It has been a while since I have had a chance to do any work on the project bike and I have begun to get itchy to get on with it. Sadly, my youngest is now at school full time and the list of jobs that need doing round the house have got measurably longer. I often joke to the wife that since we have reversed roles it is her who is supposed to approach the DIY etc, but sadly she insists on baking cakes so what can a man do? It is true that the way to a man's heart is through his stomach. This then is the reason that I am back on the bikes.
So today have completed my allotted set of chores and kept house, I find I have half an hour spare. Time in which to change the cassette on the rear wheel. This consists of unlocking a nut on the rear wheel and swapping over all the parts without dropping any of them. The theory is that providing the cassette (that's the selection of gears at the back of the bike) and the freewheel (which connects them to the rear hub) are compatible it is a simple replacement job.
I start first with the removing the tyre on the wheel, not because it is necessary, but because I wish to check how true or straight the wheel runs on the axle. The wheels have been sold as no visible wobble, but it is probably best to check now and tweak the wheel into shape rather than find out when it is on the bike. While I am doing this I read the wheel size on the tyre 26x2.4 hmmm that could be problematic finding replacements. Note to self when buying secondhand rims check the tyre dimensions. It also starts to try and rain, I pray it will hold off long enough for me to finish the job outside.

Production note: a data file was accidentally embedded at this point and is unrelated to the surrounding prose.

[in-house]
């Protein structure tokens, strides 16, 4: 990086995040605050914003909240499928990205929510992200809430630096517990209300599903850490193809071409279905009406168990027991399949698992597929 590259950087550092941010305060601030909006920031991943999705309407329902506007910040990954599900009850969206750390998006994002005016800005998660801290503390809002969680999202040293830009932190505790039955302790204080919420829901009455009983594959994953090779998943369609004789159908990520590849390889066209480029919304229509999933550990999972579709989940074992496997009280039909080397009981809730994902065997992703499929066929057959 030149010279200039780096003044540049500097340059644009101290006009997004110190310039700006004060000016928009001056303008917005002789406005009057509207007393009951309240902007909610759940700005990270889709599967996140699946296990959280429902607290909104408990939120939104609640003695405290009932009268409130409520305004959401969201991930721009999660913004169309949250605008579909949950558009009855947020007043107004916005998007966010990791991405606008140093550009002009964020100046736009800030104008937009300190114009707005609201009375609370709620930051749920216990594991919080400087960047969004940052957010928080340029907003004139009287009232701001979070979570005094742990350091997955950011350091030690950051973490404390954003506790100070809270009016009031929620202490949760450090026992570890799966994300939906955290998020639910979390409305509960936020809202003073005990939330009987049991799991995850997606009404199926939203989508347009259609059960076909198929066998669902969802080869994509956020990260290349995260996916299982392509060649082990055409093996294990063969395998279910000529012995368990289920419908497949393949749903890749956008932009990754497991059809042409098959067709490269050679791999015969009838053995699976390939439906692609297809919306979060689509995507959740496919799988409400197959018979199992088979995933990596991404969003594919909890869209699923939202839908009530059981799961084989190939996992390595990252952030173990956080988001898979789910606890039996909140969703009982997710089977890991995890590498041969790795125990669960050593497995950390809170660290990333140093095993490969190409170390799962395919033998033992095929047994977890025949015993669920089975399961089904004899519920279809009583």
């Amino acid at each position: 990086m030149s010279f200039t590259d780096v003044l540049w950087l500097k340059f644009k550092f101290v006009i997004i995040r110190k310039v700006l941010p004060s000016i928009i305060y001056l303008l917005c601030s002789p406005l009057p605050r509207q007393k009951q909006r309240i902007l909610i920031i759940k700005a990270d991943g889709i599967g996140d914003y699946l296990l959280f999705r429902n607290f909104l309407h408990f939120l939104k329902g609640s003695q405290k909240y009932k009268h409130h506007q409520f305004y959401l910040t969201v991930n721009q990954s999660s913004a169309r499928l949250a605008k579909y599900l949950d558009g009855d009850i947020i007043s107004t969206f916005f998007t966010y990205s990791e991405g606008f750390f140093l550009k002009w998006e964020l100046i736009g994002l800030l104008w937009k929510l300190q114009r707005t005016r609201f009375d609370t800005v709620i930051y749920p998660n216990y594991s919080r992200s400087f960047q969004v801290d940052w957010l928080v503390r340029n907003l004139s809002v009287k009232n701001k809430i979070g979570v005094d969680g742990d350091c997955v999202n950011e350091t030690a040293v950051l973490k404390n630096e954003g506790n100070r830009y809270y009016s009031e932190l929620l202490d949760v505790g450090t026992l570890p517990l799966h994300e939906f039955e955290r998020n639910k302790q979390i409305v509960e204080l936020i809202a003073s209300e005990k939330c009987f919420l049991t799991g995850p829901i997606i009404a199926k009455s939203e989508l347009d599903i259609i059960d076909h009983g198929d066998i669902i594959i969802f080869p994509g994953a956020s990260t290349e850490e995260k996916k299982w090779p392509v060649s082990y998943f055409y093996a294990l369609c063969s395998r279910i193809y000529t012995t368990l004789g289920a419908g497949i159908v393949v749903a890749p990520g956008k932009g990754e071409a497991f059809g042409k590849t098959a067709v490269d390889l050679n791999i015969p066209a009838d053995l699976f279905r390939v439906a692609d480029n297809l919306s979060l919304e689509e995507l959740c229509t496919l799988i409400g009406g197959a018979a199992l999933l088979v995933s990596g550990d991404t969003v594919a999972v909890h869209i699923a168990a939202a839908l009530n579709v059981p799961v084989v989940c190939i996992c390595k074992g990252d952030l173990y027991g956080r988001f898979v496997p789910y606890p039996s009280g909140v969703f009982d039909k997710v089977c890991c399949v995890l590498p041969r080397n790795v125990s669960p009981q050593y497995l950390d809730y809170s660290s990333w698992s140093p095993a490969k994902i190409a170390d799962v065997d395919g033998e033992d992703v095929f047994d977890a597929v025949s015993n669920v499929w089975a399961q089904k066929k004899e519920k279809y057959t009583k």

The lockring on the original 8 cogs is a little stiff but the with a little shimmy it opens easily enough and allows me to slide the original cassette of the freewheel. I put this in a bag for later. Maybe I can use them or sell them, either way they will need a clean. Which is what I set about doing to the freewheel. It is not particularly dirty, unlike the rime which is shedding black stuff all over me and the light coloured T-shirt I am wearing. However, I think that if I am building from the ground up it is best if the whole thing is as clean and dirt free as possible. Some degreaser and a good scrub and all is clean. Now to add the new cassette.
The cassette is a SRAM PG970 9 speed, and it glows with a satin finish at me from within its packet. A packet that turns out to be all but impenetrable. Not wanting to score the metalwork with a knifeblade I battle the finally wrap until it begins to give up its precious cargo. At last, eyes shining, I remove the cassette unbroken, until near the end I find a wad of plastic bag inserted in the middle. Removing this proves to be the straw that breaks the camel's back and the last two cogs come loose with the lockring. Oh well not a disaster. I take the bulk of the cassette and start to fit it to the freewheel. It takes a couple of minutes to realise and locate the alignment spline which is smaller than the others. More a process of elimination here as I go round the set trying each one until it slides smoothly in. Now for the last two cogs, and here is where it really gets messy, because now they are separated from the rest, I really don't know which side is wheel side and which isn't. It takes a few moments of staring at how it will work for me to finally put it all together. Lockring on and tightened with the splined tool and the hole process is finished.
So there is another blind myth explored - if you create a sensible design with a finite series of combinations then the pathways are forced to accept one design over another. Oh and it starts raining after I have put the tools away. Time for the school run.